There’s a reason why we don’t have Gaelic football games like we have NBA or FIFA ones yearly; these two GAA-themed video games were, to say the least, not very good at all.
2005 gave us many great gaming milestones, such as the Xbox 360, the PSP, but I doubt any gamer would call Gaelic sports with ‘blocky’ graphics a renowned achievement for the gaming world. However, for Irish people, these two PS2 games were significant because they were the first of their kind and truly made Irish people feel included in the E-Sports scene.
The original, ‘Gaelic Games: Football’, was developed by Australian studio, IR Gurus, with the intent to encapsulate the magic of Irish sports. Irish players can live-out their Gaelic dreams, such as the highly unlikely outcome of County Armagh winning the All-Ireland final again.
While the idea was ambitious, the games were predictably quite unsuccessful outside of the Irish market, hence it was unlikely for them to develop a game up to the high standards of the modern games industry.
Back in 2005, the first game is said to have outsold multi-million dollar game franchises such as Call of Duty in Ireland, but stores were soon met with countless returns as players found it to be awful. It got so bad, according to an employee at one of these stores at the time, “they had to stop taking the games back.”
One thing that really frustrated players was the repetitive commentary by famed Irish GAA commentator, Mícheál Ó Muircheartaigh. His two phrases, “great tackling” and “good strong tackling”, were so overused to the point where one would go mad hearing them every few seconds.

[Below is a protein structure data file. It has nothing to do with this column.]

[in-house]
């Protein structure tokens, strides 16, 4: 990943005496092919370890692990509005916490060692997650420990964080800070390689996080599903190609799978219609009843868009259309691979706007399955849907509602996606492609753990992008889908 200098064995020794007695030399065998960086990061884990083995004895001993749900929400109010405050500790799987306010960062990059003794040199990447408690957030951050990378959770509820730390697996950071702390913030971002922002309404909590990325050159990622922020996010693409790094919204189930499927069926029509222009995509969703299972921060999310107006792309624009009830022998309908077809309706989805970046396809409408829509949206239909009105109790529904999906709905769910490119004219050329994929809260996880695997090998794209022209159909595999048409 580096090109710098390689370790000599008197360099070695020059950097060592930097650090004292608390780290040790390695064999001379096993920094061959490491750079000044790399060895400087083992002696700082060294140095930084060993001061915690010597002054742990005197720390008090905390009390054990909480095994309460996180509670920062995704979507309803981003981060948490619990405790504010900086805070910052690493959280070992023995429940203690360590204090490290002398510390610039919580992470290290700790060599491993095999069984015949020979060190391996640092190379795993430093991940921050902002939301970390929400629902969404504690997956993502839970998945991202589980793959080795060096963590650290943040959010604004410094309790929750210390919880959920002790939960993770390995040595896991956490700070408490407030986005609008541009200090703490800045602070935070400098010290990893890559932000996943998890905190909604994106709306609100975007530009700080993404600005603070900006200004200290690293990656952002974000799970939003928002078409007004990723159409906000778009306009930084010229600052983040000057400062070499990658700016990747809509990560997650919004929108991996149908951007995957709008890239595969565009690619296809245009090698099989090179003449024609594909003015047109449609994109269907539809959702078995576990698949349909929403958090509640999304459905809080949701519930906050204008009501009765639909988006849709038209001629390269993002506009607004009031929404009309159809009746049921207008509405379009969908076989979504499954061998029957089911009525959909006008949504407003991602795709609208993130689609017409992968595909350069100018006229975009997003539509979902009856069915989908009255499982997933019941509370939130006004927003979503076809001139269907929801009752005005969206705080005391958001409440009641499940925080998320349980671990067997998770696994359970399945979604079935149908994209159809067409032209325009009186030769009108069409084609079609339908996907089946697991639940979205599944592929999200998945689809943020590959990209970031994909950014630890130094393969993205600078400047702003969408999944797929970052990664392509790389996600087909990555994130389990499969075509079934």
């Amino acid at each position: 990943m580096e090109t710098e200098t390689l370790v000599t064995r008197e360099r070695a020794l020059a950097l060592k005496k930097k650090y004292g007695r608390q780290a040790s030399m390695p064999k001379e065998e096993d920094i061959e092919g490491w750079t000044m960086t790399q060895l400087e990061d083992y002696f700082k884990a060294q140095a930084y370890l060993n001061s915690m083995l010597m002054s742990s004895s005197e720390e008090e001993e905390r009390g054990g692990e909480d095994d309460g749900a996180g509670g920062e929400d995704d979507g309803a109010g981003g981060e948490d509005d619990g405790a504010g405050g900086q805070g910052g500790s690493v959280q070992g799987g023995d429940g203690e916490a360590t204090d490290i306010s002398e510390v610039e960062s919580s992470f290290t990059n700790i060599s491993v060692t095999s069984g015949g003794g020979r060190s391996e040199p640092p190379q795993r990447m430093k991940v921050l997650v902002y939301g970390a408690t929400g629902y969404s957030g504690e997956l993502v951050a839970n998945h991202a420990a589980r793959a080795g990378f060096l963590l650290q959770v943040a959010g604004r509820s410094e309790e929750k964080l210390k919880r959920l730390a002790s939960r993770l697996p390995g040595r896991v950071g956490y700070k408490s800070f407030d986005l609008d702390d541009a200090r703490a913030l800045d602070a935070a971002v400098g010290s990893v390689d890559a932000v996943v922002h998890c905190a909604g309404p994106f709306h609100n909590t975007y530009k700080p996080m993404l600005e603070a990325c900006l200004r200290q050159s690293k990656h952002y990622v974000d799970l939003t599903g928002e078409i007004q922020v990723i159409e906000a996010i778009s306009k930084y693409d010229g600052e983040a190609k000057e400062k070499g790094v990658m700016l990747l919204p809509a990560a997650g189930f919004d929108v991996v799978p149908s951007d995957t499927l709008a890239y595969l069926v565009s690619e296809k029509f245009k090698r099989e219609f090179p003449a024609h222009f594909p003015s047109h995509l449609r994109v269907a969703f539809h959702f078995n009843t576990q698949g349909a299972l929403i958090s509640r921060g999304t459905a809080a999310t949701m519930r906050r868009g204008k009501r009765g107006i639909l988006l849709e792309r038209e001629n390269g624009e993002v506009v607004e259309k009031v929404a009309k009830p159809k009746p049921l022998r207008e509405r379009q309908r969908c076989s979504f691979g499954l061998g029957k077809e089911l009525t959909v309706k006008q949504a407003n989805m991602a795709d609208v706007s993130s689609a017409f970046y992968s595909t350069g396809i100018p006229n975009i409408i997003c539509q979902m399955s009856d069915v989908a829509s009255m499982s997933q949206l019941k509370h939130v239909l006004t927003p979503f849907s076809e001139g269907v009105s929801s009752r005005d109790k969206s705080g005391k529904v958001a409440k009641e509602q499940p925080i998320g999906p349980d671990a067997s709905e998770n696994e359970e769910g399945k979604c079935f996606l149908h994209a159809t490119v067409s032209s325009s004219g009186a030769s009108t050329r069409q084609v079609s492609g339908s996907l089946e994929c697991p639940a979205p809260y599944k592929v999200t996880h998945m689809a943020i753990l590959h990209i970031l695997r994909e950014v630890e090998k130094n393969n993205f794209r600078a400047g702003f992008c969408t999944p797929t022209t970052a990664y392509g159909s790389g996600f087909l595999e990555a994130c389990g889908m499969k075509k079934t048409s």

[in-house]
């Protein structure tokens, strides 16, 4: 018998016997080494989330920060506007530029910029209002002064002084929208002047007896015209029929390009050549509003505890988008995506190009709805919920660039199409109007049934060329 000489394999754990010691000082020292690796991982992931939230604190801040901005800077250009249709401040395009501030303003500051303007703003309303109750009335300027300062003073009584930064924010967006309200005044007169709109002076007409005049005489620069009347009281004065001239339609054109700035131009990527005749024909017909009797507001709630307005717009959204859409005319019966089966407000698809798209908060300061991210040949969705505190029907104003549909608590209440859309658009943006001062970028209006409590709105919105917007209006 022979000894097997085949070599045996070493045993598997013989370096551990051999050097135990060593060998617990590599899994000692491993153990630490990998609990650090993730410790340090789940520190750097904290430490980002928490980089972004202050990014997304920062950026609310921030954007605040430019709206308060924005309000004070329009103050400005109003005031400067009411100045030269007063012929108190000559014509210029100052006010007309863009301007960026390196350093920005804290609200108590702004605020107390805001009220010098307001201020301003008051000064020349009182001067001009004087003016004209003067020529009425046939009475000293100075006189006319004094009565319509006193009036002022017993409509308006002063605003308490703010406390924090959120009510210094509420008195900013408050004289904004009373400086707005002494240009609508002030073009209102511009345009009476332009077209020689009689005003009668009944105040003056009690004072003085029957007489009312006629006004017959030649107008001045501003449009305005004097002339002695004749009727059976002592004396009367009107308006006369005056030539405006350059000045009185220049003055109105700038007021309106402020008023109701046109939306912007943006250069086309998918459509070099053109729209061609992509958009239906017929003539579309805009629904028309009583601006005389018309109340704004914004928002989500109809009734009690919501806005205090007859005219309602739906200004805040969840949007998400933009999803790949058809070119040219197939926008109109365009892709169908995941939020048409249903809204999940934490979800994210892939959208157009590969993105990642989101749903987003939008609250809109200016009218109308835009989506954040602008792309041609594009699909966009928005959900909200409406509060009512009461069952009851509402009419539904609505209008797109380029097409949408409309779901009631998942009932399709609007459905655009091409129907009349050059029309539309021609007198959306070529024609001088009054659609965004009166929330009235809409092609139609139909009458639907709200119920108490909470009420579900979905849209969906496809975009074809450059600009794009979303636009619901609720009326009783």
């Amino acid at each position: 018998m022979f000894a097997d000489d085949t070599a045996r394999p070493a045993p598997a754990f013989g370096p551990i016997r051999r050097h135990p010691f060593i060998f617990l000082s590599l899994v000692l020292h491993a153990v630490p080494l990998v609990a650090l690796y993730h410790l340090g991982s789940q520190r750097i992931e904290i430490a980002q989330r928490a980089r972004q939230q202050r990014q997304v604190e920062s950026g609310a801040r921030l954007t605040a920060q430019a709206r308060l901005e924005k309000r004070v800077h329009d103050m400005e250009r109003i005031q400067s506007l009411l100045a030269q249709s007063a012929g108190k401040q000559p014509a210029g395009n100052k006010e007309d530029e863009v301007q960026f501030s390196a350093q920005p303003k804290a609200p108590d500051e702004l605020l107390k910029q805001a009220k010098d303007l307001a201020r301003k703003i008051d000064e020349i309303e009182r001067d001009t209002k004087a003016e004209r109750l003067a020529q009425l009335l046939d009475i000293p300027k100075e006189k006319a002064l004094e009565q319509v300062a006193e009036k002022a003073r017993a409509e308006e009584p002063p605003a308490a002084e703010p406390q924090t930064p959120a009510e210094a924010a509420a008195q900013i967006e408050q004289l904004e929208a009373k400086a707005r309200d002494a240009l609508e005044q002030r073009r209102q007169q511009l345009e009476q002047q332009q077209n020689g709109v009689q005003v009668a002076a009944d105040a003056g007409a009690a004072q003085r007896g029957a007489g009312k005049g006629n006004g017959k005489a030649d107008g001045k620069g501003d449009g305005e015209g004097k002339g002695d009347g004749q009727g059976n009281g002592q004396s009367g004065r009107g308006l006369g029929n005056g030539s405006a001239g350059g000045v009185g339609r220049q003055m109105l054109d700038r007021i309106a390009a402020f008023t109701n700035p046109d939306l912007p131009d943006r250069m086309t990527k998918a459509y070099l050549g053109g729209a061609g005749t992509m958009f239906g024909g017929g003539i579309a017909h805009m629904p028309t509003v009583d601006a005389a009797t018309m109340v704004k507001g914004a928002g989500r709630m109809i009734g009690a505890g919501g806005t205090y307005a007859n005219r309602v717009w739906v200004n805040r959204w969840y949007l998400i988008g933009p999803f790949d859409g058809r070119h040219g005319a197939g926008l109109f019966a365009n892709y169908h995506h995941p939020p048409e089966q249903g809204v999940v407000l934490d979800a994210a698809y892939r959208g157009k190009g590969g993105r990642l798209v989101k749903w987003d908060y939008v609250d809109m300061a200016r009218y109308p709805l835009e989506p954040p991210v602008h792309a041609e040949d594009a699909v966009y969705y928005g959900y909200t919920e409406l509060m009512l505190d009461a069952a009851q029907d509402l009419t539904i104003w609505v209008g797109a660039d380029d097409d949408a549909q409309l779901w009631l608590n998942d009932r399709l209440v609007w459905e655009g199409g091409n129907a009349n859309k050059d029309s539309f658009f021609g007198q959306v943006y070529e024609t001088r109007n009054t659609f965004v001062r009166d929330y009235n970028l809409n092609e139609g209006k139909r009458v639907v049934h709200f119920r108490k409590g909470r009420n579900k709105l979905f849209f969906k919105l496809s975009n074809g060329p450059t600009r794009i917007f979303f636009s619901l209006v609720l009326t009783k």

The game was largely ‘unplayable’ in that one could not defend at all, and it was nearly impossible to score as the controls were unbelievably wonky. The game would at least be bearable if the gameplay itself was half-decent.
The commercial and marketing director for the GAA then, Dermot Power, commented on why he believes the games were unsuccessful.
“The problem was the cost of [developing it from scratch] was horrific and the limited scale of the Irish market. Pooka Games were the first ones we talked to before we ever went abroad. When that fell through, we didn’t give up which tells you how long we were at it…
“We thought we would get a small Irish company to do it, but we realized very quickly that it wouldn’t be fair to saddle somebody with that knowing they were going to have financial problems with it.”
Since the Australian company took over development, the belief was that they could have made an AFL (Aussie Rules) game first, then continue to develop around that framework for the GAA since the two sporting traditions are nearly identical.
“I think we’re very conscious of seeing kids, your own kids and people like that, playing the FIFA games and obviously it was something we wanted to get GAA to do as well, if we could do it at all,” Power went on to say.